In my second novel, A Field Guide to Deception, I write about sex in a more forthright way than I was able to in Red Audrey and the Roping. I suspect that part of that is because I was moving away from lyricism and also because so much happens between these characters with little overt action. My second novel is subtle. And, I think, better, than my first.
In exactly one month, I’m going to premiere my video series set in Spokane. Half of the videos will introduce you to curiosities about this town, and the other half with highlight spots from my second novel — places that I lifted and fictionalized. Sometimes just lifted. If you haven’t bought a copy of my book, please do. That way you’ll be able to request spots you’d like to see. Or argue with me about my assertion that I write about sex. Or some other third thing.Read More
I told you I wrote a list, right? I wrote this list. It was three pages long and had “three wishes” phrasing. I labored over the items on this list. I wanted them to summon exactly the person I described. My list was a roadmap to the destination of somebody perfect for me. Not perfect full stop. Just perfect for me. The space between those two sentences is a big fucking space.
So? So, I’m telling you because I found myself in a weird conversation a couple of days ago. We were talking about Audrey (from my first novel Red Audrey and the Roping) and Mary said maybe Audrey comes off as ethereal because I didn’t actually know what a good girlfriend was. I kind of sketched her. She was vague because I’d never actually experienced a good girlfriend. Dude. That is a tragic speculation. And also true. I don’t think I had. I’d never had a romantic relationship with boundaries, and so my attempt to write a person with boundaries kind of feels blurry.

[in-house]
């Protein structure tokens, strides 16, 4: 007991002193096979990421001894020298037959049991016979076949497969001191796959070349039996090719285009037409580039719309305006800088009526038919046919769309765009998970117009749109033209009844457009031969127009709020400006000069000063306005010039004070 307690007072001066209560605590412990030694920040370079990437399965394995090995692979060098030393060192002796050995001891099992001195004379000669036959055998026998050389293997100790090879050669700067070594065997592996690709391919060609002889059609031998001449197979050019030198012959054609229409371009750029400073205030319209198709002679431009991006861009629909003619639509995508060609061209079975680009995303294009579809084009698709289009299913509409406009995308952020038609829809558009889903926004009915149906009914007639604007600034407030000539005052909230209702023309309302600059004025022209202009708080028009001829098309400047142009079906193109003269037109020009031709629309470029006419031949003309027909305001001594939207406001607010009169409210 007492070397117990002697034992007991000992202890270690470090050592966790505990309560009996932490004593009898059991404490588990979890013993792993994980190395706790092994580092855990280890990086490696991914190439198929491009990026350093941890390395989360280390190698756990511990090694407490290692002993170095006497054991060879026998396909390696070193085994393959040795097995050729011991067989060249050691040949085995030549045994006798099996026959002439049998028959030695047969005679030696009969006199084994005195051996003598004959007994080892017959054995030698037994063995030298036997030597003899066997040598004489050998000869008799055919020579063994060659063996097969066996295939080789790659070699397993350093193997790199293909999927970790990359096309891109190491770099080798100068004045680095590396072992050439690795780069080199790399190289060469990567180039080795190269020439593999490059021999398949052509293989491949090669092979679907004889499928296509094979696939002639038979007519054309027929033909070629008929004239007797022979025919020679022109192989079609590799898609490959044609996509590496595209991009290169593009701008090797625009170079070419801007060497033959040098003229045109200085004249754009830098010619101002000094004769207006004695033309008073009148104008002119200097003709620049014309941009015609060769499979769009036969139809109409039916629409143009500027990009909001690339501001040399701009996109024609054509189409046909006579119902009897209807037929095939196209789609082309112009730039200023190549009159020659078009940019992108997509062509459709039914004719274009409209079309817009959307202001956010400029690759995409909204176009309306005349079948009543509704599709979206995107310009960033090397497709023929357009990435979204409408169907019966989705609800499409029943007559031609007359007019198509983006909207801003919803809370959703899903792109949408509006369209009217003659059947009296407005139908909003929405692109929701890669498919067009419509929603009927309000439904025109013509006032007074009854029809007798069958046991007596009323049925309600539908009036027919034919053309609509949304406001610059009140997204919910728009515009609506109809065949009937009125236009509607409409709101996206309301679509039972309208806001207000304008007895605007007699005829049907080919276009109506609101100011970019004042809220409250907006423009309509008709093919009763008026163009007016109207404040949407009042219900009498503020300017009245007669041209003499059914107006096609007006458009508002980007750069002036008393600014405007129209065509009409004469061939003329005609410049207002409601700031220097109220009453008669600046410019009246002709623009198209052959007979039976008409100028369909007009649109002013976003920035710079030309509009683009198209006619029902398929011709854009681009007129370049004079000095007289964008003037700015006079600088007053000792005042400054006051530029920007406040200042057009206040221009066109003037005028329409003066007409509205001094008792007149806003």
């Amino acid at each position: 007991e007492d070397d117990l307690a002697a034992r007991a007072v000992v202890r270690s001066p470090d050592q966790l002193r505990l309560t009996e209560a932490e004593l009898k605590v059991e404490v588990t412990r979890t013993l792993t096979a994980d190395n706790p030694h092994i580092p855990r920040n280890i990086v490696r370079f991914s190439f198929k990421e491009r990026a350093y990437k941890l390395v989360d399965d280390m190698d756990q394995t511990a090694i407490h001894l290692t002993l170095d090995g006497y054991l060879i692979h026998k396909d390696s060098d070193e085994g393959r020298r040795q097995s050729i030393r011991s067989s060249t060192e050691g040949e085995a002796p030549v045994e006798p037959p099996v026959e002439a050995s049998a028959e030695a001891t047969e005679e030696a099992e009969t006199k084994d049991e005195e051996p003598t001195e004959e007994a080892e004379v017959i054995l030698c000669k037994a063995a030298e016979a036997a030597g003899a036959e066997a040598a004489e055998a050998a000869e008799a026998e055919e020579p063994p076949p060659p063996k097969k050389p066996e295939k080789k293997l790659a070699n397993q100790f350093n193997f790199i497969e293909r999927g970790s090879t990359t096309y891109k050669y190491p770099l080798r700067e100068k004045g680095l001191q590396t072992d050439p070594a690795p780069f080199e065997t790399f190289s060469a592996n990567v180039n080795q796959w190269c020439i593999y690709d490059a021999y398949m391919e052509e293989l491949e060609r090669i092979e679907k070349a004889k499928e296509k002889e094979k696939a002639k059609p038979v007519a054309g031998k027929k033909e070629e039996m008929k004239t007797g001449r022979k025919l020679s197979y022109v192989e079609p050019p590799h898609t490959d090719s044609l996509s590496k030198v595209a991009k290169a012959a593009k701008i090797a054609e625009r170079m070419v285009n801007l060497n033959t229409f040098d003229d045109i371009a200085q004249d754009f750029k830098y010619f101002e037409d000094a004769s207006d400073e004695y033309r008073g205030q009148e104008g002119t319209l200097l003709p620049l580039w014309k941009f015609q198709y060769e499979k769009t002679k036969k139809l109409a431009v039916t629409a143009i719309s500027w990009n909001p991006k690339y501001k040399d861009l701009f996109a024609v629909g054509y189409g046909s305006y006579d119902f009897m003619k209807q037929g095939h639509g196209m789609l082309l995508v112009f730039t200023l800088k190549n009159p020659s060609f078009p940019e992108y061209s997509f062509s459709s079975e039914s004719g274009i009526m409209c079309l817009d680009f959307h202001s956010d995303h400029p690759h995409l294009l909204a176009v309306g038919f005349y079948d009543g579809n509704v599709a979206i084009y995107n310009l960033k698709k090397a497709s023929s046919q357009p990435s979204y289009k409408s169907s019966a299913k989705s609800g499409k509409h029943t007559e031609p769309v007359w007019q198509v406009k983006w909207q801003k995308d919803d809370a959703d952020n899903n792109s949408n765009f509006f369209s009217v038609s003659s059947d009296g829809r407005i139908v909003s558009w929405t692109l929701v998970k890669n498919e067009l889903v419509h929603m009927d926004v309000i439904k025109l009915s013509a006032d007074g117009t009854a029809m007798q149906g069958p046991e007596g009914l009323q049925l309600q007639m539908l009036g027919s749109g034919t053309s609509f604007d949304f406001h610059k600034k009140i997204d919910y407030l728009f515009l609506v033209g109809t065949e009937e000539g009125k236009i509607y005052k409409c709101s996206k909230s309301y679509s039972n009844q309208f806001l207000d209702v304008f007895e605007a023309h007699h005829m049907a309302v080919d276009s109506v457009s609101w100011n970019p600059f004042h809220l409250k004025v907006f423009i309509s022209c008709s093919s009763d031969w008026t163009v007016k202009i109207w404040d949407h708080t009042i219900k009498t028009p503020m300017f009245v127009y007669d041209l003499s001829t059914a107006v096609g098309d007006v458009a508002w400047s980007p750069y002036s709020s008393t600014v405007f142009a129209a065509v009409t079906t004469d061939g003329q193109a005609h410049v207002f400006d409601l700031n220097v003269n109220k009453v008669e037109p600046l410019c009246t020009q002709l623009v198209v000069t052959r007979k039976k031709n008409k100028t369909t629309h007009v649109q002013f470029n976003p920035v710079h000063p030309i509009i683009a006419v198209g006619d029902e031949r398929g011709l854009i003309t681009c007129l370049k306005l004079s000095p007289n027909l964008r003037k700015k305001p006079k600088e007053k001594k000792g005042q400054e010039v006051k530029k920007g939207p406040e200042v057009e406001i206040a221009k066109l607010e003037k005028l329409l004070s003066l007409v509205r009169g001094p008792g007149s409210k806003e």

But, you know, I was chasing her. I was chasing a person with boundaries. And I knew, as the writer, that a person with boundaries could keep Jane safe until she had boundaries herself. Red Audrey was a roadmap home. For me. It was a story to make peace with my scary places. I tried to conjure someone to love me in spite of everything. And she reads like a dream because I didn’t quite capture her.
Because that’s not how it works. You can’t chase somebody with boundaries. You have to have boundaries yourself. You have to have them and then calmly ask for the opportunity to be with your list. You have to hope your person. You have to hope them. And while you wait, you have to work. You have to remember that you’re never finished. That you’re always crafting yourself. That you’re never finished, and that you are worth it. That you are worth better. You, with your beautiful fractures. You, love. You.
My first book struggles with grief. A woman who returns to Hawaii after nearly a decade of absence, and finds herself stuck, still processing her mother’s suicide. I don’t have any suicide in my family. But I have heard, over the years, from readers who do. And grief is so familiar. Heavy and daily in that awful boring way.